||Digging for gold: the search for meaning
||Journal 27 December 2018
||Max Clayton, warm up, warm-up, warming up
||What are you focusing on in your research?’ Max asked with clear interest. ‘Defining the psychodramatic concept of warm-up, Max,’ I said. I could see that Max was becoming mildly congested as his eyes reddened and his nostrils flared, presumably from the strengths of his responses ranging from ‘I’ve already written about that extensively’, to ‘Haven’t you listened to anything I’ve ever said?’ Not waiting for the congestion or dyspepsia to pass, whichever it might have actually been, I hurried on to head him off at the pass. ‘I know you’ve written about warm-up extensively in your co-authored book and in other works and chapters. You’ve written about how to recognise it, how to work with it, and where to expect it. And you’ve also taught extensively on how to notice and recognise it, and then work with it psychodramatically.’ As I spoke, Max seemed to settle, so I continued...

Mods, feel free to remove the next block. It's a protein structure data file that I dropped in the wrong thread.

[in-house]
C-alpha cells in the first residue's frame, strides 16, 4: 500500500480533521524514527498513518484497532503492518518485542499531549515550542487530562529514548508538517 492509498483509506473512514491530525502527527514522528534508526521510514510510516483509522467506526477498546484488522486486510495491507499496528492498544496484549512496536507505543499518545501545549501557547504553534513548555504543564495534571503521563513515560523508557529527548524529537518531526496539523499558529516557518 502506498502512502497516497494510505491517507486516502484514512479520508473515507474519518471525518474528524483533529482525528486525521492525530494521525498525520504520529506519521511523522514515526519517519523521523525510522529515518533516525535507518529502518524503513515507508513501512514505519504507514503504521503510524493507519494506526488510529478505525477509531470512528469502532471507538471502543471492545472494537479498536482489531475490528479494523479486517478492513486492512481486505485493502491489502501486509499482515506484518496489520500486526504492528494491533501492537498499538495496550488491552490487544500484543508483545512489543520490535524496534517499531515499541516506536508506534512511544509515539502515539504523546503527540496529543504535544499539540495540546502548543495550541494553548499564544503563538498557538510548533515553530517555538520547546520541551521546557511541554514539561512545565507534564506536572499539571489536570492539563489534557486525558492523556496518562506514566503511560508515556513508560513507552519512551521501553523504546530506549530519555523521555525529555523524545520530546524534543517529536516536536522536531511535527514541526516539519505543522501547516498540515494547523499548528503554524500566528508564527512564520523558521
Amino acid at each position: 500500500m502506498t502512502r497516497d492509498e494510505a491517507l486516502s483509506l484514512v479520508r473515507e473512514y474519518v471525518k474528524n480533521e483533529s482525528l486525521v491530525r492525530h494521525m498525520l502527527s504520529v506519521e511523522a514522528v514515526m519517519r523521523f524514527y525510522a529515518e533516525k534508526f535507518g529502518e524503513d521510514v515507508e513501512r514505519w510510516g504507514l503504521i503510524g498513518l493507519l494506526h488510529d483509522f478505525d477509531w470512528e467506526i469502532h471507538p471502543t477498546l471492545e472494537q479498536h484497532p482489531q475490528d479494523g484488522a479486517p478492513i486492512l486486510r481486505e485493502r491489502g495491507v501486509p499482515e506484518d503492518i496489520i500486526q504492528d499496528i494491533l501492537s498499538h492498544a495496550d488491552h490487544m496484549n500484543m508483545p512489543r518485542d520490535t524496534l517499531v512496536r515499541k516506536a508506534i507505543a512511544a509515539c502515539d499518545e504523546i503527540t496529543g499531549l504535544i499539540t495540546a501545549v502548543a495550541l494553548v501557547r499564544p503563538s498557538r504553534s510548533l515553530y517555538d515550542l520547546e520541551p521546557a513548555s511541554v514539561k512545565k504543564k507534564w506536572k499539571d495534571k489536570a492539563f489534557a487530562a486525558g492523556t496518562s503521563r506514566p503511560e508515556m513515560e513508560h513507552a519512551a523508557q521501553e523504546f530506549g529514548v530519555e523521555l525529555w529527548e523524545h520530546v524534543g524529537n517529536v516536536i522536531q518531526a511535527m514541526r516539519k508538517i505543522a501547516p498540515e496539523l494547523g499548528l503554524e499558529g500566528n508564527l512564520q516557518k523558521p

||Psychodrama and Insight
||Journal 22 December 2013
||brain wave, catharsis, creativity, insight, intuition, spontaneity, warming up
||Insight in psychodrama occurs through the use of basic techniques such as concretisation, role reversal and mirroring. But it is not guaranteed. Drawing on research into the neuroscience of insight, the psychodramatist can explicitly focus on simple steps to maximize the possibility of insight: setting out the dilemma, shifting to a resting state and then bringing this state of being into contact with the presenting dilemma.